So what’s the difference between translating content and fully undergoing localization? Let’s take a look at some examples we’ve studied over the ten years we’ve been in business. We’ll cast our gaze over at the airline industry. Airlines have provided some of the best examples of faulty translations. Why? Because they’ve not taken localization into account.
The first example of bad or zero localization is that of Braniff Airlines. This airline boasted all-leather seats on their planes with the slogan “Fly in Leather”. The Braniff Airlines print, TV and radio ads gave the image of a high-class airline until it came to translating the slogan for a Spanish-language radio ad, aired for the Florida market. While “en cuero” technically does mean “in leather”, in colloquial Spanish it means “naked”. So, Braniff Airlines advertised “Flying naked”. Brilliant!
Another example sees another airline making a similar mistake. This American airline promoted their posh “rendezvous lounges” on their Boeing 747s. The campaign was met with success until it reached the Brazilian market, where the nuanced understanding for “rendez-vous” is a room rented for prostitution. Understandably, Brazilians were reluctant to use an airline boasting this feature.
Both function and culture must be considered to achieve successful native language translation and meet the expectations of the target audience. Functional content is easier to spot and amend as it is logic based rather than tradition or experience based. Here are just 3 examples:
1. Date and time formats (06/26/20 versus 26/06/20)
2. Text direction (left to right versus right to left)
3. Weights, measurements and currency (metric versus imperial, USD versus CNY)
The cultural or traditional aspect of translation is harder to define, and simply translating words can lead to more confusion than clarity, making it a delicate operation. To successfully translate content to a native language, cultural expectations must be addressed while avoiding offense in relation to images, icons, humour, etiquette, values, beliefs, and traditions.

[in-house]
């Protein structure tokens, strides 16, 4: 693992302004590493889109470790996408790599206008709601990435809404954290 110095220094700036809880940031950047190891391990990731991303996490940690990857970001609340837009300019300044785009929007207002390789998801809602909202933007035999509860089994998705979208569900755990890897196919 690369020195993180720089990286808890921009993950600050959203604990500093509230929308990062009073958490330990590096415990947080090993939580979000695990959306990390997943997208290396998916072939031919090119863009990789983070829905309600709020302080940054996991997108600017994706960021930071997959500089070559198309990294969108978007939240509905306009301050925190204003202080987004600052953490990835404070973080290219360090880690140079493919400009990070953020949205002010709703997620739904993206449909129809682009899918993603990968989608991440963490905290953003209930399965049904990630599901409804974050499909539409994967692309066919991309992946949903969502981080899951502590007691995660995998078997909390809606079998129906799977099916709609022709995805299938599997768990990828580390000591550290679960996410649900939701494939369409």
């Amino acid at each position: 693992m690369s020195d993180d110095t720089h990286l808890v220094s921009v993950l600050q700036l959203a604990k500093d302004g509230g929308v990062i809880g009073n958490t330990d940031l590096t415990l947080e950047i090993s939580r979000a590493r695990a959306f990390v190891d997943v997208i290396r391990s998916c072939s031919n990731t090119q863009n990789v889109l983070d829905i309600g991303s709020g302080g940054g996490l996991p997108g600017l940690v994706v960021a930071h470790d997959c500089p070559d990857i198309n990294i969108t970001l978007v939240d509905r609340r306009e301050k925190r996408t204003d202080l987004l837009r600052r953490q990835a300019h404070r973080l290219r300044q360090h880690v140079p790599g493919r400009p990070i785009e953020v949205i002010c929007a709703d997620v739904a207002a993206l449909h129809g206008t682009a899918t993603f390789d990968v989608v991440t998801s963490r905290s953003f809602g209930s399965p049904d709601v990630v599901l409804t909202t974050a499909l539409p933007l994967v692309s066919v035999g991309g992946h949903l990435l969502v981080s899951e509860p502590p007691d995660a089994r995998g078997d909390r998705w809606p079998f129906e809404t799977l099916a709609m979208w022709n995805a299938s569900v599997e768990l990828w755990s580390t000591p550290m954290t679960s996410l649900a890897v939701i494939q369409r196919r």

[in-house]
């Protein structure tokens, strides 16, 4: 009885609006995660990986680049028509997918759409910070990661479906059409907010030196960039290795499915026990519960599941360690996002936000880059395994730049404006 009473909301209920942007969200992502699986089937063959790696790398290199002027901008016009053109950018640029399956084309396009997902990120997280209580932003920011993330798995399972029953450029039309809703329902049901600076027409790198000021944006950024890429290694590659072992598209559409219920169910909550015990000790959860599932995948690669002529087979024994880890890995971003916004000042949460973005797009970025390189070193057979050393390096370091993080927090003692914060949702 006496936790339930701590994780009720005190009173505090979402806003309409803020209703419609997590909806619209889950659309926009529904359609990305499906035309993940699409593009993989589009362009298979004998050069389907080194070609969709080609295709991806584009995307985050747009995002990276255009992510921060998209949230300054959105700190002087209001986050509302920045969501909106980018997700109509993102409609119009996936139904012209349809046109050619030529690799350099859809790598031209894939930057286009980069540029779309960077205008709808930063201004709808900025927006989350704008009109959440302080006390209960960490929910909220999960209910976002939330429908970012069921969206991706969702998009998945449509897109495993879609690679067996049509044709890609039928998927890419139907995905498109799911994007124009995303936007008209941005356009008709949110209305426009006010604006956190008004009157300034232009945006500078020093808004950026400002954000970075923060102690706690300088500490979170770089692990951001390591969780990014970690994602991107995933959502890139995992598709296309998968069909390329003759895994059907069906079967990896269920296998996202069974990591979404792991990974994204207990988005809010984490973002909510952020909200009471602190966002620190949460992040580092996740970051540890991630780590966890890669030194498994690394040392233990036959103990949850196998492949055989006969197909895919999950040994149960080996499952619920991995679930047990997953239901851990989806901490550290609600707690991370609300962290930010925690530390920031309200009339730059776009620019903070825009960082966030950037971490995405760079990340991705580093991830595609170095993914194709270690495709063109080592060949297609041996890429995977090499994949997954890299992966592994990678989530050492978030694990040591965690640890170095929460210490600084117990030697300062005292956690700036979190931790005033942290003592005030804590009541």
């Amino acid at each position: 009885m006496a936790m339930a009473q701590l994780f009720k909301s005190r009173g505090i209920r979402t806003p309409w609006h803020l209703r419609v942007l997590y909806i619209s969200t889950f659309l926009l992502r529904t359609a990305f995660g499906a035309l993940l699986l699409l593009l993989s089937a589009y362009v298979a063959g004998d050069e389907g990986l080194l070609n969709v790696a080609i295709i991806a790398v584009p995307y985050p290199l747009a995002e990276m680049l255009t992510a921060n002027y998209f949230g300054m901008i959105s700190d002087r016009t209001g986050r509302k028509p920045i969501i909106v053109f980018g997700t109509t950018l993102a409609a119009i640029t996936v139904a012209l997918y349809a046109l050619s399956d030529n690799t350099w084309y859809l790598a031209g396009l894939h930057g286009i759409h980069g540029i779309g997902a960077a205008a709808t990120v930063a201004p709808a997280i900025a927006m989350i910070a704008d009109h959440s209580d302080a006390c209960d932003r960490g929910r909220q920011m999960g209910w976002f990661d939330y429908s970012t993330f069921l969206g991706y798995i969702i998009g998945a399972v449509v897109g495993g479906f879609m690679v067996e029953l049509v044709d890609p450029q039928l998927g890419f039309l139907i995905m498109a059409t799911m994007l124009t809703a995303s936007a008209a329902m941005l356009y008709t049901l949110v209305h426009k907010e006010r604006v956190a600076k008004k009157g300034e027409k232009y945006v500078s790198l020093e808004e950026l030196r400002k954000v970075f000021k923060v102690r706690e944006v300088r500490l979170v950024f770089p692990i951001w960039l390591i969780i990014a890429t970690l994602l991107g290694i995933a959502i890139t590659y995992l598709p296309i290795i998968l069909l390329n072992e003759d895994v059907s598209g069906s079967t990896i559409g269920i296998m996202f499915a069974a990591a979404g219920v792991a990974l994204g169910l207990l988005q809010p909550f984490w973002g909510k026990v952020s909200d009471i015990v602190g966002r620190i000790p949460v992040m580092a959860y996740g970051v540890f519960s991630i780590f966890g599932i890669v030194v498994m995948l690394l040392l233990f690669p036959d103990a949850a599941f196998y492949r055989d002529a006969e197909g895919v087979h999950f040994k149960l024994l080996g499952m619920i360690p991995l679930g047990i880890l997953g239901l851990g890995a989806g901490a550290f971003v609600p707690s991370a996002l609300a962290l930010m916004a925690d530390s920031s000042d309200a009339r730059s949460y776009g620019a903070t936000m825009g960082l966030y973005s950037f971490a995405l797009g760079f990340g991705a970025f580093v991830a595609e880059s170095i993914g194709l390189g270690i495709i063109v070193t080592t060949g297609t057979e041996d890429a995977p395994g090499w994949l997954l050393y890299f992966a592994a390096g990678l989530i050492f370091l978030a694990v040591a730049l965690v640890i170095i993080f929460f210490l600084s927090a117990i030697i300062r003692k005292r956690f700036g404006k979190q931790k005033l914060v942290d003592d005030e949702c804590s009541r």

For instance, when marketing a product or service abroad, translation is not enough; localization is the required method to ensure your message is clearly understood, and in the next section, we’re going to be expanding a lot more on localization.
Coca-Cola clearly put effort into translating their marketing messages well and does a great job of localization. When the 2011/2012 Australian Share-a-Coke campaign went global, the 150 most popular Australian names were changed for Denmark, Norway, and the UK. In doing this, Coke recognized that correct localization often goes beyond simple name changes.
In China, the sheer volume of first names made them implausible to use, and instead Coke bottles displayed common nicknames such as Classmate and Close Friend along with popular compliments from Chinese social media. This proved to be a hit with China’s youth market, and led to a spike in Coca-Cola sales within the region.
Are you now beginning to see the bigger picture with regards to localization?
Globalization is clearly a way to increase revenue opportunities, and this is the reason you’re looking to expand your brand. Reaching out to new markets is key to growing a business, and cross-border trading is predicted to continue growing for years to come. By planning your linguistic messages as part of your growth strategy now, you’ll be ready to claim your stake of global customers and expand your business beyond geographic barriers.
Investing in localization will ensure you reach your target audience with the right messages, boost your bottom line and become less dependent on your own local markets.
GTH translation is a premiere global localization agency, servicing companies across all industries. We have, for the past ten years, empowered businesses to localize their website content and optimize success by transforming language barriers into revenue-maximizing opportunities.
Get in touch with us and we’ll show you a localization strategy and pathway that can boost your business and take your brand to the next level.